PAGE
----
Selecting Elective Courses

Looking forward to sharing my experiences and insights about Loyola Law School and law school in general

After 1L year at LLS, we have the ability to choose our own classes and to organize our schedules to our preferences. The remaining required bar courses we have to take are Constitutional Law, Ethical Lawyering, Evidence. Along with satisfying the number of units required for graduation, there is also an upper division writing requirement, experiential requirement, and 40 hour pro-bono requirement. LLS offers a lot of courses for students to choose from to satisfy those requirements easily. In a previous post I mentioned that we have to be careful not to schedule classes with finals on the same day. I would also recommend not scheduling classes with finals on back-to-back days so that you have some time to study in between each final without getting burned out.

Having the flexibility and freedom to choose electives and what classes to take in general is awesome. There are bar elective courses (Remedies, Business Associations, Marital Property) that are not required but will help us cover an area of law that might be tested on the bar exam. Besides bar elective courses, there are many other classes pertaining to many of the wide areas of law and practice. By taking a variety of different electives, it allows us to experience a little bit of what those areas of law are like. Sometimes it helps students find their passion or interests. For example, some of the electives I have taken and are currently taking right now include Copyright, Trademark, California Civil Procedure, and Trusts & Wills. I am really interested in intellectual property so taking Copyright and Trademark were good introductory experiences into the world of intellectual property law. Trusts & Wills is an area of law that everyone should learn because it affects all of us, one way or another, in the future. It’s something that your relatives will always ask you about when they find out you are studying law.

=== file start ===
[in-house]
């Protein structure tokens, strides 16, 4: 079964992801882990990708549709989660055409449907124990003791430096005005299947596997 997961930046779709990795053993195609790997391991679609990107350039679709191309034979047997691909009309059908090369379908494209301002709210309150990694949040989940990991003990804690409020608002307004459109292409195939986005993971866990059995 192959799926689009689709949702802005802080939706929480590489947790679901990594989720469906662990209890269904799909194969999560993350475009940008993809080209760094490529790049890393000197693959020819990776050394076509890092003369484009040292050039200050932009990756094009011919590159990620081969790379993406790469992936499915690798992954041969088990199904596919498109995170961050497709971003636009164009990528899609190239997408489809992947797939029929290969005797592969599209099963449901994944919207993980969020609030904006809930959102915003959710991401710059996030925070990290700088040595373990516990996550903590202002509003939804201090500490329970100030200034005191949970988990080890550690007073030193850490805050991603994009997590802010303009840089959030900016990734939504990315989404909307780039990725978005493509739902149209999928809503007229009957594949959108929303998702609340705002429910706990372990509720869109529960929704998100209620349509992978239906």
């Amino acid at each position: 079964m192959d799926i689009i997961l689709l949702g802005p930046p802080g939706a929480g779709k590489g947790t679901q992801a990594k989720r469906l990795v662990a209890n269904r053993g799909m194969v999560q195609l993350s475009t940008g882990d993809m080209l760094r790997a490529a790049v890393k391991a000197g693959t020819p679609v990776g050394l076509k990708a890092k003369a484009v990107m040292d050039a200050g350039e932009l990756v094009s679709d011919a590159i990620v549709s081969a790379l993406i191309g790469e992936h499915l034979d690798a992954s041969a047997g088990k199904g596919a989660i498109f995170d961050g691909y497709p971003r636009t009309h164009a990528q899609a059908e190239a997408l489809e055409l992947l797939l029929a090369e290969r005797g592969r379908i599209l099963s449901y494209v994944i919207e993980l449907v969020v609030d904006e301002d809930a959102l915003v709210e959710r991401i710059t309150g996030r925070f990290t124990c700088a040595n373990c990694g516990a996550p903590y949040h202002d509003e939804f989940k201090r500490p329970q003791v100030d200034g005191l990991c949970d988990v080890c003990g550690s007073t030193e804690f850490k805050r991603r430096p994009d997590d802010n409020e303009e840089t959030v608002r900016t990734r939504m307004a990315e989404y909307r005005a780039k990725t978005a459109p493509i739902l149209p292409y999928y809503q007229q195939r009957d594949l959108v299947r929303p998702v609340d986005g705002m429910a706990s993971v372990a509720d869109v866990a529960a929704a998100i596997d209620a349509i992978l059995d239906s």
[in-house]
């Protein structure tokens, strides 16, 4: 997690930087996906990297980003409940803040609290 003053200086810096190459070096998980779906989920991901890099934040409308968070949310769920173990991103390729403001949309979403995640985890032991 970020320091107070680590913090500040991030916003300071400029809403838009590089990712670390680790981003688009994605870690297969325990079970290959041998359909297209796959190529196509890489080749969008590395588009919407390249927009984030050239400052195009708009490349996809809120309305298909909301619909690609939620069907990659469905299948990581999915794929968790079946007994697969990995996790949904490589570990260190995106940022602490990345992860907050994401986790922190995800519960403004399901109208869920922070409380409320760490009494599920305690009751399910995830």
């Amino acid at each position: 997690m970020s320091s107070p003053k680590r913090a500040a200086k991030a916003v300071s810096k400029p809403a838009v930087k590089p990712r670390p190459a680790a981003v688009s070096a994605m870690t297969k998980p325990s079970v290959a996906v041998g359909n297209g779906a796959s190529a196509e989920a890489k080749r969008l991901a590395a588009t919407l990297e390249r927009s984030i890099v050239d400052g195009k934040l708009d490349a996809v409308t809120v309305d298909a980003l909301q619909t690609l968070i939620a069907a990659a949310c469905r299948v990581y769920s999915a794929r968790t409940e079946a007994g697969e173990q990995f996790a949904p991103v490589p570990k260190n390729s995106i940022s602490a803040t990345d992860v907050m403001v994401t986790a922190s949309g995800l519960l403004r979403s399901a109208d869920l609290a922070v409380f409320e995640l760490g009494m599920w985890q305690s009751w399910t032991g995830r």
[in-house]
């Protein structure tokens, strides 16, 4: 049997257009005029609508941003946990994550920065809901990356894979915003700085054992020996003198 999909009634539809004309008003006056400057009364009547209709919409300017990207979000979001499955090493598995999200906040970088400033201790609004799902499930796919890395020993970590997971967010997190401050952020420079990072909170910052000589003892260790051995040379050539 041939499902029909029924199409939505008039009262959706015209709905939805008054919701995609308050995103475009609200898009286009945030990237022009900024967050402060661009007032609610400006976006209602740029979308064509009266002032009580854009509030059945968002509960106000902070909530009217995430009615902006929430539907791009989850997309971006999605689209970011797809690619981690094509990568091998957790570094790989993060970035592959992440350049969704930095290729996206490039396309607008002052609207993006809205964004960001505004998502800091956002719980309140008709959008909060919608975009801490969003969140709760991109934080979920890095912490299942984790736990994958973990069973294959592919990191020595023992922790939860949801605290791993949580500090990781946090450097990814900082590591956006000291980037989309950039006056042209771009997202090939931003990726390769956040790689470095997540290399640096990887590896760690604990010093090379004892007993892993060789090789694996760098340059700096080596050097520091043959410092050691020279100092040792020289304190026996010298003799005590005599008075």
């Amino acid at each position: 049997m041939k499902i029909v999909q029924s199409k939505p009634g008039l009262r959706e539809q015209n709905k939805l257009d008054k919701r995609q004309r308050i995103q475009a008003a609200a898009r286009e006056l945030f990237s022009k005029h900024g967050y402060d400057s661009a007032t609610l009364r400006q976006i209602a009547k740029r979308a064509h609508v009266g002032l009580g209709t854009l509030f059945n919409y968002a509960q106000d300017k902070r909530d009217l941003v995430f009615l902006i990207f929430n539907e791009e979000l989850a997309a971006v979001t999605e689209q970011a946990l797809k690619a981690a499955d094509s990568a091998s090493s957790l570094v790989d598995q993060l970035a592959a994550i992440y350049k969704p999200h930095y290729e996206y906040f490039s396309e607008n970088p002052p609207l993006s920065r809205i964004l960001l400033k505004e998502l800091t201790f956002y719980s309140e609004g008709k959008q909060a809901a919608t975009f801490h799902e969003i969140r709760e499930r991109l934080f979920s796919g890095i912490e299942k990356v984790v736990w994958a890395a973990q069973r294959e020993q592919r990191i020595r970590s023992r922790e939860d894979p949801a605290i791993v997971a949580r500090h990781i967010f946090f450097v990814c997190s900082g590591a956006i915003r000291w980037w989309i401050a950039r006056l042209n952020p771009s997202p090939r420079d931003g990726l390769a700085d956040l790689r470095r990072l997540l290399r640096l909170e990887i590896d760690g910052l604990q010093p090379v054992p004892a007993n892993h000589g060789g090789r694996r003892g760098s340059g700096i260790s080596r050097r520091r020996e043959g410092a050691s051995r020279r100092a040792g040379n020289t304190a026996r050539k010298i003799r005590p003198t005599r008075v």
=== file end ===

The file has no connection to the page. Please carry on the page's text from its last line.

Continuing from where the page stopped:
There are academic advisors who are also professors that help us plan out and organize our class schedule. If you are ever curious about what types of courses LLS offers, you can always look up any semester’s course offerings on The website also lists the descriptions and requirements for all the concentrations should you choose to pursue one. A few concentrations include Entertainment and Media Law. Intellectual Property Law, and Public Interest Law.